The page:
Friday, August 20, 2010
And finally, we need the right tools to measure spiritual formation. There are some good tools available like Randy Frazee's Christian Life Profile and Monvee.com, which John Ortberg likes.I think the idea of a "tool" to measure spiritual formation is somehow just wrong - any tool will tend towards mass production, and one of the big points of spiritual formation is that it is highly individualistic.
I think the biggest problem facing real spiritual formation in the church is that it is an apprenticeship program and we want to run churches like a diploma factory.
What Willard does get right it this:
The church will start to change when the leadership changes. A pastor with a vital spiritual life will will apprentice someone in the church, and so on, and so on, and so on.
What can pastors do to change this dynamic?
Change their definition of success. They need to have a vision of success rooted in spiritual terms, determined by the vitality of a pastor's own spiritual life and his capacity to pass that on to others.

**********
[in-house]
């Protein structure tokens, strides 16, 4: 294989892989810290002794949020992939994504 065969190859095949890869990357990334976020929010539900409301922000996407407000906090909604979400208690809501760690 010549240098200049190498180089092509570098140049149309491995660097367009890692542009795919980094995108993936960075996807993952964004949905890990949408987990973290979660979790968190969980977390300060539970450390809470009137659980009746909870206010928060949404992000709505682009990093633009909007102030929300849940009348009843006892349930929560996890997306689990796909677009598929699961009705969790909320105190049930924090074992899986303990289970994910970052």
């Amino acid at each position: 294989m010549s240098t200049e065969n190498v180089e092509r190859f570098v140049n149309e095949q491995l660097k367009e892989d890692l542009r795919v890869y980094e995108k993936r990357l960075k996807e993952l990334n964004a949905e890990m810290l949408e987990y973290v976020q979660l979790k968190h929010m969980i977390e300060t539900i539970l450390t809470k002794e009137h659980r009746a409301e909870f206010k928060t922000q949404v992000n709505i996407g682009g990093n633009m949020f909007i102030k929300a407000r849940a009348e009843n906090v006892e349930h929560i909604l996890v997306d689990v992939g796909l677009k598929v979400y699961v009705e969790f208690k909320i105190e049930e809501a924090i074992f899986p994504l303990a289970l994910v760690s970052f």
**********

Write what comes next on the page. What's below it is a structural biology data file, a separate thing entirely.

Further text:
If I were setting out to truly change the church in this fashion, I would do it one person at a time. - forget "tools."
Name a profession, and you will find that education does not equal professionalism - that can only be gained with time and experience. Pros know pros - and pros know when rookies become pros. It is not measured, it just is.
I have taken up woodworking as a weekend distraction. I recently made an arts&crafts end table for a couple as a wedding gift. They profess to love it. I have pointed out to them every rookie mistake I made on it. Until I pointed it out, they had not seen it. My response was "a real woodworker will see this thing coming a mile away."
That's what being a Christian is like.